Hannah Berhow, OMS-II, Noorda College of Osteopathic Medicine
At this point in the post-pandemic era, it’s no surprise when an in-person meeting or event gets canceled and goes online, but what about when your entire medical education is online? Now some students dream about the idea of rolling out of bed, throwing on their favorite oversized sweatshirt, and crawling into their desk chairs to watch lecture videos from home, but how does one cope if that’s not your jam? I’m starting with the basics to give you advice coming from a second-year student learning medical school content from the comfort of home.
One of the easiest things you can do to set yourself up for success is to find a space that you feel comfortable settling into–but not too comfortable. Do you get distracted by your bed and constantly find yourself wishing you were taking a nap instead of studying? This might be a sign that you should move your desk out of your bedroom. Creating this physical barrier can help you set an intention for studying and get into a clearer mindset. If you’re not able to move your desk out of your bedroom, try creating a clean environment by making your bed, putting your clothes away, and creating a mental boundary telling yourself that you are now in study mode.
Now that you’re not in the classroom, you don’t have that never-ending fear of the professor pointing at you to answer a question, so there is less pressure to stay focused on the material. However, you also don’t want to spend hours watching lectures only to realize that you didn’t learn anything. To stay focused on the material, take notes in real time. The great thing about an online lecture is that you have the ability to pause, rewind, or fast forward as much as you need. Take advantage of this and create a study guide while you watch the lecture. Even if you just write down main topics and create an outline of the concept, this will help you stay on track, and you can always go back and fill in extra details later.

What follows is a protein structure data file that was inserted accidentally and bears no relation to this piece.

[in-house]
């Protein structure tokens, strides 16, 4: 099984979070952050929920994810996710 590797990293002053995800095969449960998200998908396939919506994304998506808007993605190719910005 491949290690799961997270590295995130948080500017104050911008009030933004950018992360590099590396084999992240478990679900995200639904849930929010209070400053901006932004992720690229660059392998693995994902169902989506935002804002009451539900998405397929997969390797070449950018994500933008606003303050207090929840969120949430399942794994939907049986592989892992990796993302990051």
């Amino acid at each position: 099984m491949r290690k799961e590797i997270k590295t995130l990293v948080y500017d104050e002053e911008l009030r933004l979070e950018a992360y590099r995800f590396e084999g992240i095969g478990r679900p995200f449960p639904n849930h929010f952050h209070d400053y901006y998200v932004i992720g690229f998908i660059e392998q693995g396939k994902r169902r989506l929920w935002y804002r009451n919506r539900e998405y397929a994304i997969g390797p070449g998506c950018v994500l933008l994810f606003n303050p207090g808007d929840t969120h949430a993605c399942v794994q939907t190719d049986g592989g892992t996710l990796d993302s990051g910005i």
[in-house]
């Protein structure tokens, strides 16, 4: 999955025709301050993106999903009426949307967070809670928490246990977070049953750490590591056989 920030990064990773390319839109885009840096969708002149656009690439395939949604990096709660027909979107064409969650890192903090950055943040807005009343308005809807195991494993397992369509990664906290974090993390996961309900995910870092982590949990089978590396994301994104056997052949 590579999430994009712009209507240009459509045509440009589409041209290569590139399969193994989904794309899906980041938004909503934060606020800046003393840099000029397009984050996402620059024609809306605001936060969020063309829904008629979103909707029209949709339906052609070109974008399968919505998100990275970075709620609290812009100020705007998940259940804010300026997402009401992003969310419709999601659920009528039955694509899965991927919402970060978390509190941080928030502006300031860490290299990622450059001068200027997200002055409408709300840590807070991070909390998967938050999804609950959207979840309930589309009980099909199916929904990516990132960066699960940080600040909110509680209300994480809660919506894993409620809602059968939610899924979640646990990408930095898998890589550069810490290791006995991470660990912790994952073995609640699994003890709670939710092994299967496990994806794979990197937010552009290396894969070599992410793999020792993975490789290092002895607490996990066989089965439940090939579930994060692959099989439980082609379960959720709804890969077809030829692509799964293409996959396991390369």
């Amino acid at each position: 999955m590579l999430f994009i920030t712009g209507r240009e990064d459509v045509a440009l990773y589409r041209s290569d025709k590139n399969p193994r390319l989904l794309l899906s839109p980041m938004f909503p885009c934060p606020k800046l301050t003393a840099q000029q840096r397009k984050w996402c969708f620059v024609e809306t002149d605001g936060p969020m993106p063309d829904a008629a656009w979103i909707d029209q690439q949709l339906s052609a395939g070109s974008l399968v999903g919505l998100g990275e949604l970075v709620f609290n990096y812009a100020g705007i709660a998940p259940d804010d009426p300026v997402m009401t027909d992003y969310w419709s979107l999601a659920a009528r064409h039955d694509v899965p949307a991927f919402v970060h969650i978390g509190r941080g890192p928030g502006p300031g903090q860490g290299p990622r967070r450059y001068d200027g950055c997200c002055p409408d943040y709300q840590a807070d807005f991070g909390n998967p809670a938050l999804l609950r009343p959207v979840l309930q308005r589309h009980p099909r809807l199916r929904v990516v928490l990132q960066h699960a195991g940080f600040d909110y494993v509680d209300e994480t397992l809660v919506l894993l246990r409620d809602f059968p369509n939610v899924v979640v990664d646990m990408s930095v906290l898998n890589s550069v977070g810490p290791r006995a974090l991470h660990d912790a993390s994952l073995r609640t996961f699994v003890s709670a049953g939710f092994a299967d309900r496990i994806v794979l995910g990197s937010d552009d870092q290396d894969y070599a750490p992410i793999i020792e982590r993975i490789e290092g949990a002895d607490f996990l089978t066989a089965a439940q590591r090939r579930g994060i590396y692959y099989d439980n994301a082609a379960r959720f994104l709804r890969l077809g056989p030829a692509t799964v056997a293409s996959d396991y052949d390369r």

If you’re like me, one of the biggest distractions while studying at home is my phone. It starts as just tapping the phone screen to check for notifications, then looking at updates on social media, and then 10 minutes later I find myself scrolling through pointless videos on TikTok. When you’re looking at your phone instead of listening to the professor, you’re really not engaging in the material, and therefore you’re less likely to remember it for the test. There are a few ways you can avoid this time wasting trap. The first and maybe easiest trick is to put your phone out of reach. The old saying “out of sight, out of mind” can work wonders when it comes to not checking your phone. Now if you don’t feel comfortable not having your phone right next to you, set your phone to “do not disturb” and only pick it up during planned study breaks. If both of these options still aren’t working for you, try setting a time limit on the apps that you use the most. This way you still get the joy of using them, but you can be conscious of how much time you allow yourself to spend on them.
My last tip for the online classroom is to continue to utilize your professors just as if you were at an in-person lecture. Don’t be afraid to reach out via email or whatever communication system your school uses to ask the professor questions or for clarification on topics. Most professors would be happy to know that a student is interested in the information and wants to learn beyond the lecture. Just remember to continue to be respectful and use professional language and tone when communicating with professors online. Good luck to everyone with asynchronous lectures this year, and remember it’s never too late to start practicing productive studying habits!